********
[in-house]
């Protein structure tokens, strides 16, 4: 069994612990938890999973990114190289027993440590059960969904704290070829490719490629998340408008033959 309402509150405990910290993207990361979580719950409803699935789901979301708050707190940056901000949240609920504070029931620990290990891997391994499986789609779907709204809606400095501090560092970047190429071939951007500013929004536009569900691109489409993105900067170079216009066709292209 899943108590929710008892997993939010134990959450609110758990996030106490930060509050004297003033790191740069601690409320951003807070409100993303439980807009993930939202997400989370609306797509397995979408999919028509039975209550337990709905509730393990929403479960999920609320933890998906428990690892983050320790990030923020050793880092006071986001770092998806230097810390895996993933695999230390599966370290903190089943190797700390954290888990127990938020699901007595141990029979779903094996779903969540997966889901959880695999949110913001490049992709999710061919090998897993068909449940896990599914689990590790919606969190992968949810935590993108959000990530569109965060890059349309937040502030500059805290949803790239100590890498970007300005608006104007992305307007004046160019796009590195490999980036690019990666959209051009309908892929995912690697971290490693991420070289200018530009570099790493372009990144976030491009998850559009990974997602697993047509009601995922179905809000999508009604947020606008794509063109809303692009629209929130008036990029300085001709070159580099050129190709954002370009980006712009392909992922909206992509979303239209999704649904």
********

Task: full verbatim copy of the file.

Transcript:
[in-house]
């Protein structure tokens, strides 16, 4: 069994612990938890999973990114190289027993440590059960969904704290070829490719490629998340408008033959 309402509150405990910290993207990361979580719950409803699935789901979301708050707190940056901000949240609920504070029931620990290990891997391994499986789609779907709204809606400095501090560092970047190429071939951007500013929004536009569900691109489409993105900067170079216009066709292209 899943108590929710008892997993939010134990959450609110758990996030106490930060509050004297003033790191740069601690409320951003807070409100993303439980807009993930939202997400989370609306797509397995979408999919028509039975209550337990709905509730393990929403479960999920609320933890998906428990690892983050320790990030923020050793880092006071986001770092998806230097810390895996993933695999230390599966370290903190089943190797700390954290888990127990938020699901007595141990029979779903094996779903969540997966889901959880695999949110913001490049992709999710061919090998897993068909449940896990599914689990590790919606969190992968949810935590993108959000990530569109965060890059349309937040502030500059805290949803790239100590890498970007300005608006104007992305307007004046160019796009590195490999980036690019990666959209051009309908892929995912690697971290490693991420070289200018530009570099790493372009990144976030491009998850559009990974997602697993047509009601995922179905809000999508009604947020606008794509063109809303692009629209929130008036990029300085001709070159580099050129190709954002370009980006712009392909992922909206992509979303239209999704649904």